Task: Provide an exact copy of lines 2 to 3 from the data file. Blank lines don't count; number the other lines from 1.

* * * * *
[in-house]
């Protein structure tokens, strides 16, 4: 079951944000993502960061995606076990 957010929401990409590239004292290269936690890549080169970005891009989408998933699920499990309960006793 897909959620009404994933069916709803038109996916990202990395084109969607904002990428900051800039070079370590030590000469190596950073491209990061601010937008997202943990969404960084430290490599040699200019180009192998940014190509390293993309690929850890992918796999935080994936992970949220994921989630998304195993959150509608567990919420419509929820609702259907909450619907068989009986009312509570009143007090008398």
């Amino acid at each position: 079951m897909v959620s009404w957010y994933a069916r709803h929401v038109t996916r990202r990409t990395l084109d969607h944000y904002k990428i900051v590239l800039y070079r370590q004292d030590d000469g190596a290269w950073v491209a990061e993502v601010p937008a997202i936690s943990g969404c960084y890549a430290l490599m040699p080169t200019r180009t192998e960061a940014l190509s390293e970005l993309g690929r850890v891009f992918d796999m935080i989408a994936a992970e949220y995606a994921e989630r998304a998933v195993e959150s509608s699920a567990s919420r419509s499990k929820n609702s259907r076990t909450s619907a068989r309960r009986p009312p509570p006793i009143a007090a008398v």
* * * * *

């Protein structure tokens, strides 16, 4: 079951944000993502960061995606076990 957010929401990409590239004292290269936690890549080169970005891009989408998933699920499990309960006793 897909959620009404994933069916709803038109996916990202990395084109969607904002990428900051800039070079370590030590000469190596950073491209990061601010937008997202943990969404960084430290490599040699200019180009192998940014190509390293993309690929850890992918796999935080994936992970949220994921989630998304195993959150509608567990919420419509929820609702259907909450619907068989009986009312509570009143007090008398």
């Amino acid at each position: 079951m897909v959620s009404w957010y994933a069916r709803h929401v038109t996916r990202r990409t990395l084109d969607h944000y904002k990428i900051v590239l800039y070079r370590q004292d030590d000469g190596a290269w950073v491209a990061e993502v601010p937008a997202i936690s943990g969404c960084y890549a430290l490599m040699p080169t200019r180009t192998e960061a940014l190509s390293e970005l993309g690929r850890v891009f992918d796999m935080i989408a994936a992970e949220y995606a994921e989630r998304a998933v195993e959150s509608s699920a567990s919420r419509s499990k929820n609702s259907r076990t909450s619907a068989r309960r009986p009312p509570p006793i009143a007090a008398v």